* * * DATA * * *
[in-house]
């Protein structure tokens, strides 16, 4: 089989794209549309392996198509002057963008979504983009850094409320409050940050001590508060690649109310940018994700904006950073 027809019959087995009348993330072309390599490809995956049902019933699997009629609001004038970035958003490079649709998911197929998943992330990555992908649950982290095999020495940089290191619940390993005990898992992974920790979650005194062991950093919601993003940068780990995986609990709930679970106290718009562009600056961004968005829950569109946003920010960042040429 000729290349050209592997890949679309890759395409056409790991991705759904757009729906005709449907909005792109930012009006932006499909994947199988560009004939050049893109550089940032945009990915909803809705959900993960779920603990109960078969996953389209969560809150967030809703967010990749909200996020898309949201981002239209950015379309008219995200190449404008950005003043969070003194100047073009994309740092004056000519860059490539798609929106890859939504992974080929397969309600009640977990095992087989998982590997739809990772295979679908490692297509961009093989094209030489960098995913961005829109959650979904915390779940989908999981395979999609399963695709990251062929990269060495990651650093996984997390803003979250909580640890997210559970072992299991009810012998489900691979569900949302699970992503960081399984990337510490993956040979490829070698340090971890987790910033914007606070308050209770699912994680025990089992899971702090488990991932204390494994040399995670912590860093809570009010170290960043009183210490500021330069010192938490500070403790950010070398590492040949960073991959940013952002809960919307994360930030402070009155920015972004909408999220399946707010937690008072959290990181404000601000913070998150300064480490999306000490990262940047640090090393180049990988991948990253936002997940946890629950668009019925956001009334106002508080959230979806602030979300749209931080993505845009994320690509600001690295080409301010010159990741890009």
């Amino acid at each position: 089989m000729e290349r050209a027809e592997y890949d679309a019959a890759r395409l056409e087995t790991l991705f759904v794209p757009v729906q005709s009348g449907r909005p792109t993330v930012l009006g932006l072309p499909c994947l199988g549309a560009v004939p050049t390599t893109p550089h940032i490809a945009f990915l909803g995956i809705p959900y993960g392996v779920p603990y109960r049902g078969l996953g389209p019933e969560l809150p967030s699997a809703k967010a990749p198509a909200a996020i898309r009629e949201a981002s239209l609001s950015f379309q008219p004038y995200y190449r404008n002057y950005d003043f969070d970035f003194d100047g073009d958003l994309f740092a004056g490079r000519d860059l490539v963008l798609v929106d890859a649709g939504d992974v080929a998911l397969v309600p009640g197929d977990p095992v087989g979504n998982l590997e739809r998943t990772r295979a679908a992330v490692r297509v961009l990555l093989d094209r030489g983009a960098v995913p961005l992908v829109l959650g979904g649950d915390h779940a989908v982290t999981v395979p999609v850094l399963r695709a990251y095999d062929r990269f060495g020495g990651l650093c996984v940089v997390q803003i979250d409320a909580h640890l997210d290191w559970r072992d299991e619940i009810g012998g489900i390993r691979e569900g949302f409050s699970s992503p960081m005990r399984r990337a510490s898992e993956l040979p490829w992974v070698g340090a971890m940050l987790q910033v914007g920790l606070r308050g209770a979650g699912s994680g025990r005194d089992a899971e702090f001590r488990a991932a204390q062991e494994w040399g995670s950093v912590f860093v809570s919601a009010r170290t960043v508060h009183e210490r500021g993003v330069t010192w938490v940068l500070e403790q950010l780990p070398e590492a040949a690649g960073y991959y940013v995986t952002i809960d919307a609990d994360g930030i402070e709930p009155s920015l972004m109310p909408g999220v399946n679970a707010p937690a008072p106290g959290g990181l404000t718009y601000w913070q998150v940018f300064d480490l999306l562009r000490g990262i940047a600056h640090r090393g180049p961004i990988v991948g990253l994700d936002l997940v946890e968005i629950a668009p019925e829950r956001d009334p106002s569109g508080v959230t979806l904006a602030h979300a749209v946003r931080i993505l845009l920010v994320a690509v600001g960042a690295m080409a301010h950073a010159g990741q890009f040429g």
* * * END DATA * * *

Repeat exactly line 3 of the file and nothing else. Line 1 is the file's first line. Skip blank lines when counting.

């Amino acid at each position: 089989m000729e290349r050209a027809e592997y890949d679309a019959a890759r395409l056409e087995t790991l991705f759904v794209p757009v729906q005709s009348g449907r909005p792109t993330v930012l009006g932006l072309p499909c994947l199988g549309a560009v004939p050049t390599t893109p550089h940032i490809a945009f990915l909803g995956i809705p959900y993960g392996v779920p603990y109960r049902g078969l996953g389209p019933e969560l809150p967030s699997a809703k967010a990749p198509a909200a996020i898309r009629e949201a981002s239209l609001s950015f379309q008219p004038y995200y190449r404008n002057y950005d003043f969070d970035f003194d100047g073009d958003l994309f740092a004056g490079r000519d860059l490539v963008l798609v929106d890859a649709g939504d992974v080929a998911l397969v309600p009640g197929d977990p095992v087989g979504n998982l590997e739809r998943t990772r295979a679908a992330v490692r297509v961009l990555l093989d094209r030489g983009a960098v995913p961005l992908v829109l959650g979904g649950d915390h779940a989908v982290t999981v395979p999609v850094l399963r695709a990251y095999d062929r990269f060495g020495g990651l650093c996984v940089v997390q803003i979250d409320a909580h640890l997210d290191w559970r072992d299991e619940i009810g012998g489900i390993r691979e569900g949302f409050s699970s992503p960081m005990r399984r990337a510490s898992e993956l040979p490829w992974v070698g340090a971890m940050l987790q910033v914007g920790l606070r308050g209770a979650g699912s994680g025990r005194d089992a899971e702090f001590r488990a991932a204390q062991e494994w040399g995670s950093v912590f860093v809570s919601a009010r170290t960043v508060h009183e210490r500021g993003v330069t010192w938490v940068l500070e403790q950010l780990p070398e590492a040949a690649g960073y991959y940013v995986t952002i809960d919307a609990d994360g930030i402070e709930p009155s920015l972004m109310p909408g999220v399946n679970a707010p937690a008072p106290g959290g990181l404000t718009y601000w913070q998150v940018f300064d480490l999306l562009r000490g990262i940047a600056h640090r090393g180049p961004i990988v991948g990253l994700d936002l997940v946890e968005i629950a668009p019925e829950r956001d009334p106002s569109g508080v959230t979806l904006a602030h979300a749209v946003r931080i993505l845009l920010v994320a690509v600001g960042a690295m080409a301010h950073a010159g990741q890009f040429g």